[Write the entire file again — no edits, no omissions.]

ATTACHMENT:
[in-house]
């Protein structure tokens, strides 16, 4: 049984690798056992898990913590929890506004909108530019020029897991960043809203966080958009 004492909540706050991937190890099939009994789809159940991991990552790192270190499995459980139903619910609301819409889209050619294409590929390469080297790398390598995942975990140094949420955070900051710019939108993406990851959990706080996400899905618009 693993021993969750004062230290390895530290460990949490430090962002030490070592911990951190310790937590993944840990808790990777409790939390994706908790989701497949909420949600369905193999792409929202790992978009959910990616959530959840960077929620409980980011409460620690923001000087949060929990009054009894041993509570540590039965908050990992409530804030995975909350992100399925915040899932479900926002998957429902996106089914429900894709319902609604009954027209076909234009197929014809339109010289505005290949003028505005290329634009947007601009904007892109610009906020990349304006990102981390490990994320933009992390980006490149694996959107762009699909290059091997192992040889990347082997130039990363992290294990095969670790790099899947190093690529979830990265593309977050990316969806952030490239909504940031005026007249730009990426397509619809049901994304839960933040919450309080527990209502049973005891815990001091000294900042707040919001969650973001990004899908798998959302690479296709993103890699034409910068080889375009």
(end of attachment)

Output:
[in-house]
């Protein structure tokens, strides 16, 4: 049984690798056992898990913590929890506004909108530019020029897991960043809203966080958009 004492909540706050991937190890099939009994789809159940991991990552790192270190499995459980139903619910609301819409889209050619294409590929390469080297790398390598995942975990140094949420955070900051710019939108993406990851959990706080996400899905618009 693993021993969750004062230290390895530290460990949490430090962002030490070592911990951190310790937590993944840990808790990777409790939390994706908790989701497949909420949600369905193999792409929202790992978009959910990616959530959840960077929620409980980011409460620690923001000087949060929990009054009894041993509570540590039965908050990992409530804030995975909350992100399925915040899932479900926002998957429902996106089914429900894709319902609604009954027209076909234009197929014809339109010289505005290949003028505005290329634009947007601009904007892109610009906020990349304006990102981390490990994320933009992390980006490149694996959107762009699909290059091997192992040889990347082997130039990363992290294990095969670790790099899947190093690529979830990265593309977050990316969806952030490239909504940031005026007249730009990426397509619809049901994304839960933040919450309080527990209502049973005891815990001091000294900042707040919001969650973001990004899908798998959302690479296709993103890699034409910068080889375009």